I can’t read Korean, but it sure looks like Open Space to me!

Lernforum Großgruppenarbeit 27./28. Januar 2008 Oberursel


Das Lernforum ist unter Großgruppen – Facilitators längst kein Geheimtipp mehr.
Wie jedes Jahr lud all-in-one- spirit zum Netzwerktreffen ein – und es kamen 160 externe und interne Berater. Seit seinem Bestehen steht dieses Treffen unter dem Motto “come from abundance”.
Als langjähriger Visueller Begleiter dieses Forums war es diesmal für mich ein besonders tiefes emotionales Erlebnis. Es war ein Genuß, mit welcher Heiterkeit und Klarheit Dr. Matthias zur Bonsen den Open Space anleitete.

Training Executive Exchange: An Interview with Harrison Owen


Do you long for wide open spaces? Want to get some real work done?
Forget meetings. Throw out the agendas prepared in lengthy meetings that are never followed. Scrap the PowerPoints and flowcharts and make your next meeting an “un-meeting” with open space technology.
That’s the advice of Harrison Owen, the originator of “open space technology” and the author of Open Space Technology: A User’s Guide (Berrett-Koehler Publishers, 3rd Edition, Spring 2008).
Owen, along with 85 other “brave” souls, originated the open space concept back in 1985 at the Third Annual International Symposium on Organization Transformation, held in Monterey, Calif. When participants arrived at the event, the only things they knew were when it would start, when it would end and what the general theme of the conference might be. There was no agenda and no planning committee, and the only facilitator in evidence disappeared after several hours.
The 85 participants sat in a circle. As each person determined that he had some area of exploration he would like to pursue, he wrote a brief description on a small placard, announced his topic to the group, posted the placard on the wall and sat down. When no further topics were posted, the original proposers determined the time and place for meeting, and anybody interested in a particular topic signed up. That was it. Two-and-a-half hours later, an agenda for a three-day event had been completely planned, including multiple workshops — all with conveners, times, places and participants.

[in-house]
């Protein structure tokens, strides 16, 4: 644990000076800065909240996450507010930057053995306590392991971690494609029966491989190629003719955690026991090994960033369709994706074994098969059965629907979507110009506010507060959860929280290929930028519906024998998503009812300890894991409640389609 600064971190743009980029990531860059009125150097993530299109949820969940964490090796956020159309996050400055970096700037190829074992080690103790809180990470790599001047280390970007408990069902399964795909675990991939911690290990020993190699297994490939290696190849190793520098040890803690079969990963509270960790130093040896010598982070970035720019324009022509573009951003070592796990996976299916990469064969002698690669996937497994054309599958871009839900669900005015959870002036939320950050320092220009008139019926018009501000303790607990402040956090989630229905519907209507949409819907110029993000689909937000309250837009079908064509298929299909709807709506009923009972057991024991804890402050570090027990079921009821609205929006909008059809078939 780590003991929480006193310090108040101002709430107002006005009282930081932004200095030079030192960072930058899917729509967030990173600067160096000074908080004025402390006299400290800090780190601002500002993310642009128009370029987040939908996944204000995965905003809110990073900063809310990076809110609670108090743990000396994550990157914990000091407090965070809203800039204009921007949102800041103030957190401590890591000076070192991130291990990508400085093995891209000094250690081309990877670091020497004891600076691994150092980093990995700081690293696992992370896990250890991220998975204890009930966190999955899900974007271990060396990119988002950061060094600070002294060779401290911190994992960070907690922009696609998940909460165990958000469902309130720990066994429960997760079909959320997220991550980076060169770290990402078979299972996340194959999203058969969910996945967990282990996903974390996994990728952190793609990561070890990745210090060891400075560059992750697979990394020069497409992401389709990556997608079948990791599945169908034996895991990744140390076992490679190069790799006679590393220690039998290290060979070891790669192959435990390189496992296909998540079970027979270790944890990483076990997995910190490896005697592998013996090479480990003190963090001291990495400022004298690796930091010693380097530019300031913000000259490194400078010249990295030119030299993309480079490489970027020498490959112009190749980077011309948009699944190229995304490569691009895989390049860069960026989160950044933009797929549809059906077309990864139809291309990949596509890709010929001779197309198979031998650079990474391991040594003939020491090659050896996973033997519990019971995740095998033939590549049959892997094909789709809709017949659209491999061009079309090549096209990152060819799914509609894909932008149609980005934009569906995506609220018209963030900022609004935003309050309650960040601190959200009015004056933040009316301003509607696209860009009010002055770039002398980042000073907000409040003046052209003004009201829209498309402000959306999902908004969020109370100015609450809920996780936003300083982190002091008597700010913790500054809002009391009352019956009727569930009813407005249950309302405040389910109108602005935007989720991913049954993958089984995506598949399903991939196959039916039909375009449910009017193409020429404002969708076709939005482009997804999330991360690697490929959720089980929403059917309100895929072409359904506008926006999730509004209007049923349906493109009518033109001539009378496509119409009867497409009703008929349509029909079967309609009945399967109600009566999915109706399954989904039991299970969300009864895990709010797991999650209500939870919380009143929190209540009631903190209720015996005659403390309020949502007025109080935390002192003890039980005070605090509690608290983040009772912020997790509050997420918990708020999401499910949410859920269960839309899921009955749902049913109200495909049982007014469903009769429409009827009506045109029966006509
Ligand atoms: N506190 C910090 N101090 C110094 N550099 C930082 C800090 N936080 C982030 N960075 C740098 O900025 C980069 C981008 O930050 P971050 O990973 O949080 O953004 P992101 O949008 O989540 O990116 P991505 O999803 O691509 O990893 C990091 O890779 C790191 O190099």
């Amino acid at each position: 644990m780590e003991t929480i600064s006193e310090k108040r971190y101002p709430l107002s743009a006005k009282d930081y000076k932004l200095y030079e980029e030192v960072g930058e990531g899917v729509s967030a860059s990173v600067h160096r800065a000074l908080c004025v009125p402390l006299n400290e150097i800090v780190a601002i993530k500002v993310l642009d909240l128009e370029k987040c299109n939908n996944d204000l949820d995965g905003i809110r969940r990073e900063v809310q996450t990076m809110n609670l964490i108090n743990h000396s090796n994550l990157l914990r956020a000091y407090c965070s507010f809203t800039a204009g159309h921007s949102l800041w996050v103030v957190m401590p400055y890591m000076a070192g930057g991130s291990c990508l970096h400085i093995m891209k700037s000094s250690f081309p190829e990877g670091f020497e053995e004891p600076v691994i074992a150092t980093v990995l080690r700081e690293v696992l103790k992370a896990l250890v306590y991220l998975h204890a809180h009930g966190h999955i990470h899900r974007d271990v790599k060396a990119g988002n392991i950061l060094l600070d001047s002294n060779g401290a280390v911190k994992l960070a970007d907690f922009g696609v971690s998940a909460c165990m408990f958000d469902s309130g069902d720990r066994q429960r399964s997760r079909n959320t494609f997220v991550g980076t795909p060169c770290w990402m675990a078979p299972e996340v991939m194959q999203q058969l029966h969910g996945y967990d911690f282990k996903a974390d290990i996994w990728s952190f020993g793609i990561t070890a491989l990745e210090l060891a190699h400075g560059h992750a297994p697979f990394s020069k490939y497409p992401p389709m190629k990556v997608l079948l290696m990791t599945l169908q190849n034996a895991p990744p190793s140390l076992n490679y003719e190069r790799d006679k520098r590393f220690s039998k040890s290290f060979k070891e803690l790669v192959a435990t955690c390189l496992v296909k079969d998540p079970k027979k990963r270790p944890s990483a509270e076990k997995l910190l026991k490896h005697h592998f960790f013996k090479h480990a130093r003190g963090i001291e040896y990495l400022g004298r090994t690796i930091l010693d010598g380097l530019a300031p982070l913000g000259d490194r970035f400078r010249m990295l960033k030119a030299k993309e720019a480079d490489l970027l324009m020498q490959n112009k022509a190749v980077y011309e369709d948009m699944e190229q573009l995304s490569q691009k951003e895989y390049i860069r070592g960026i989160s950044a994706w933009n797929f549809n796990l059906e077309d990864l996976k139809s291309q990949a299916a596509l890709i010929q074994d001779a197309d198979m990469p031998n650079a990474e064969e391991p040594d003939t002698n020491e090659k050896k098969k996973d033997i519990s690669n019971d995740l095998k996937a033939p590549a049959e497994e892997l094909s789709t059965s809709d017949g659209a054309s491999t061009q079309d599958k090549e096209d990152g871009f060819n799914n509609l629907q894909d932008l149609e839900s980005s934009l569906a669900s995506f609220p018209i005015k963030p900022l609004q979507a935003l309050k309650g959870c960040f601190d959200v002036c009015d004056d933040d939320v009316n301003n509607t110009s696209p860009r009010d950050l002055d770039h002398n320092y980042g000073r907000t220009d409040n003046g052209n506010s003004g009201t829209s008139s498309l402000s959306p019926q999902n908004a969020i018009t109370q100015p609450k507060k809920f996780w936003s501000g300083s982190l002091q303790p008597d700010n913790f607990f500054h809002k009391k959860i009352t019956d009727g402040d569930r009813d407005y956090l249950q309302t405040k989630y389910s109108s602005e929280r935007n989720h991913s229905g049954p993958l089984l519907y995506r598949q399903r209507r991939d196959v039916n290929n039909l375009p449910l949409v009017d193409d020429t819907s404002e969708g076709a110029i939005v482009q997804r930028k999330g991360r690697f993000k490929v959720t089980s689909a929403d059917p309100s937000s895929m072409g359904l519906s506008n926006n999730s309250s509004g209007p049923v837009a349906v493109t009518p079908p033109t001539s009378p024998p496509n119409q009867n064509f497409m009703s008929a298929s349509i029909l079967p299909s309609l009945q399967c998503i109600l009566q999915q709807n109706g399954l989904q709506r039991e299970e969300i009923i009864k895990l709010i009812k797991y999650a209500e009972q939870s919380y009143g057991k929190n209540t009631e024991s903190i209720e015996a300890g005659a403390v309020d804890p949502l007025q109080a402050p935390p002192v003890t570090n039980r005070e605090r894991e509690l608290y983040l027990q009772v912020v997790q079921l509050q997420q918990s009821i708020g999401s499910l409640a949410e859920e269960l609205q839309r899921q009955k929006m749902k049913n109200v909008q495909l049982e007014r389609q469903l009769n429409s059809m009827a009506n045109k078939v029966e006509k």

The result? Excellence, profound accomplishment, and breakthrough learning, according to Owen and thousands of others, who have been facilitating open space gatherings at conferences and within organizations for 23 years. To date, Open Space has been used in excess of 100,000 times in 134 countries.
The actual process has changed little, if at all, over the years. However the necessary “start-up” time has fallen to somewhere between and hour and an hour and a half, even with groups of 2000 and more.
Training Executive Exchange recently spoke to him about how open space can be put to work by trainers and managers within their own organizations – either as an alternative to meetings or as an alternative to training itself… Read More (from the OSLIST)

Parishes losing priests and then what?


Fr. Brian Bainbridge sends this from Melbourne, Australia:
Some 7 parish reps (16 persons) in Open Space Sessions, Looking together (a major miracle, perhaps) at what to do LOCALLY about adjusting to the imminent reduction in numbers of priests available in their zone/region. Some came to fight/defend against the future (inevitable) changes. Others with different agenda. By the end of the day – another major miracle – all seemed together about options to address this eventuality.
Next Meeting – “Action Planning” to decide steps forward and plot the taking of those steps.There have been a series of such attempts, but never using Open Space. It’s a wonderfully potent situation and may just change the nature of the Church in Australia. Stand by for the next extraordinarily exciting development.
Questions about Open Space in Churches or Australia? Email Brian

French Executives Talk About Open Space


This is to let you know that 5 french executives will exchange on their OS practices in Paris on April 3rd. If you happen to be in Paris then you are invited and welcome. You will find hereunder the details of the event and how to confirm your participation. Contact Philippe SLIOUSSARENKO for complete details.